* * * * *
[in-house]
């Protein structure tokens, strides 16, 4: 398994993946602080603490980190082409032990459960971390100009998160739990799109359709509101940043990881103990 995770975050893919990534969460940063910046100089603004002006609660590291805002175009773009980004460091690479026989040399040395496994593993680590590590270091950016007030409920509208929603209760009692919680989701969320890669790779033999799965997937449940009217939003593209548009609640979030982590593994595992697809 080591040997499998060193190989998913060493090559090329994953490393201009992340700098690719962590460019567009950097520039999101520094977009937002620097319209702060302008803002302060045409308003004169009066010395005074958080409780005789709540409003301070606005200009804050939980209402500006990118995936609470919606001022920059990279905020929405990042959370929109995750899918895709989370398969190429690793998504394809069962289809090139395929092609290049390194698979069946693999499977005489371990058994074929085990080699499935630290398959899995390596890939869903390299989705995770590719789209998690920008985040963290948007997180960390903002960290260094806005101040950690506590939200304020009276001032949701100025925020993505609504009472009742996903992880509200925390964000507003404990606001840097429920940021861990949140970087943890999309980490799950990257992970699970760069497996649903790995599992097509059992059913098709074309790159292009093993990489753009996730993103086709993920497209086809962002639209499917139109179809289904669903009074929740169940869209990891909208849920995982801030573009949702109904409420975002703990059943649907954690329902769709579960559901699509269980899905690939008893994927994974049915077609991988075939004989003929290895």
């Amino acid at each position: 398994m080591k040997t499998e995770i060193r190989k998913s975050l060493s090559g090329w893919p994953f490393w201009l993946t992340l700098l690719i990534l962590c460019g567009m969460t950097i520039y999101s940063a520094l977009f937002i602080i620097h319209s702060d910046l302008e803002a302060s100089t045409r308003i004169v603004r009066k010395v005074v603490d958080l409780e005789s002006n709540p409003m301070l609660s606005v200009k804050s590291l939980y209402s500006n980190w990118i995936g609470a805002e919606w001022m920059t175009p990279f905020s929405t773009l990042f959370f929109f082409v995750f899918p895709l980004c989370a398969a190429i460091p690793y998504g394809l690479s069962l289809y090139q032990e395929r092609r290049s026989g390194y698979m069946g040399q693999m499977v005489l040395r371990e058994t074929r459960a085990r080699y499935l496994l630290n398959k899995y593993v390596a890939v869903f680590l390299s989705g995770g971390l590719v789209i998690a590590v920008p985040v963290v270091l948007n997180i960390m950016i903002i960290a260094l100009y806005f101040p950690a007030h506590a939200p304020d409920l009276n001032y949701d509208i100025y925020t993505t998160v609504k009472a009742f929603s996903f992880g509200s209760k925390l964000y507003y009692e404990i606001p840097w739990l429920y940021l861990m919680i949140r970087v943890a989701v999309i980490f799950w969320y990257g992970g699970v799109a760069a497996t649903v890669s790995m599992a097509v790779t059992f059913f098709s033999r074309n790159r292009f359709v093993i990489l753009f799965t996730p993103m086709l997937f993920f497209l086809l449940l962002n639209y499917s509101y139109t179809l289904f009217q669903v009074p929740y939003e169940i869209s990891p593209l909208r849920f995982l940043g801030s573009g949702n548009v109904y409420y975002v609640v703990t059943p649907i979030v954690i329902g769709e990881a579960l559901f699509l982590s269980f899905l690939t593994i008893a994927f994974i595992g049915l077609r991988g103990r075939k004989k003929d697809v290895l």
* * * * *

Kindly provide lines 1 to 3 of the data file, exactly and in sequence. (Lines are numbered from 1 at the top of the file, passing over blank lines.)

[in-house]
């Protein structure tokens, strides 16, 4: 398994993946602080603490980190082409032990459960971390100009998160739990799109359709509101940043990881103990 995770975050893919990534969460940063910046100089603004002006609660590291805002175009773009980004460091690479026989040399040395496994593993680590590590270091950016007030409920509208929603209760009692919680989701969320890669790779033999799965997937449940009217939003593209548009609640979030982590593994595992697809 080591040997499998060193190989998913060493090559090329994953490393201009992340700098690719962590460019567009950097520039999101520094977009937002620097319209702060302008803002302060045409308003004169009066010395005074958080409780005789709540409003301070606005200009804050939980209402500006990118995936609470919606001022920059990279905020929405990042959370929109995750899918895709989370398969190429690793998504394809069962289809090139395929092609290049390194698979069946693999499977005489371990058994074929085990080699499935630290398959899995390596890939869903390299989705995770590719789209998690920008985040963290948007997180960390903002960290260094806005101040950690506590939200304020009276001032949701100025925020993505609504009472009742996903992880509200925390964000507003404990606001840097429920940021861990949140970087943890999309980490799950990257992970699970760069497996649903790995599992097509059992059913098709074309790159292009093993990489753009996730993103086709993920497209086809962002639209499917139109179809289904669903009074929740169940869209990891909208849920995982801030573009949702109904409420975002703990059943649907954690329902769709579960559901699509269980899905690939008893994927994974049915077609991988075939004989003929290895």
């Amino acid at each position: 398994m080591k040997t499998e995770i060193r190989k998913s975050l060493s090559g090329w893919p994953f490393w201009l993946t992340l700098l690719i990534l962590c460019g567009m969460t950097i520039y999101s940063a520094l977009f937002i602080i620097h319209s702060d910046l302008e803002a302060s100089t045409r308003i004169v603004r009066k010395v005074v603490d958080l409780e005789s002006n709540p409003m301070l609660s606005v200009k804050s590291l939980y209402s500006n980190w990118i995936g609470a805002e919606w001022m920059t175009p990279f905020s929405t773009l990042f959370f929109f082409v995750f899918p895709l980004c989370a398969a190429i460091p690793y998504g394809l690479s069962l289809y090139q032990e395929r092609r290049s026989g390194y698979m069946g040399q693999m499977v005489l040395r371990e058994t074929r459960a085990r080699y499935l496994l630290n398959k899995y593993v390596a890939v869903f680590l390299s989705g995770g971390l590719v789209i998690a590590v920008p985040v963290v270091l948007n997180i960390m950016i903002i960290a260094l100009y806005f101040p950690a007030h506590a939200p304020d409920l009276n001032y949701d509208i100025y925020t993505t998160v609504k009472a009742f929603s996903f992880g509200s209760k925390l964000y507003y009692e404990i606001p840097w739990l429920y940021l861990m919680i949140r970087v943890a989701v999309i980490f799950w969320y990257g992970g699970v799109a760069a497996t649903v890669s790995m599992a097509v790779t059992f059913f098709s033999r074309n790159r292009f359709v093993i990489l753009f799965t996730p993103m086709l997937f993920f497209l086809l449940l962002n639209y499917s509101y139109t179809l289904f009217q669903v009074p929740y939003e169940i869209s990891p593209l909208r849920f995982l940043g801030s573009g949702n548009v109904y409420y975002v609640v703990t059943p649907i979030v954690i329902g769709e990881a579960l559901f699509l982590s269980f899905l690939t593994i008893a994927f994974i595992g049915l077609r991988g103990r075939k004989k003929d697809v290895l």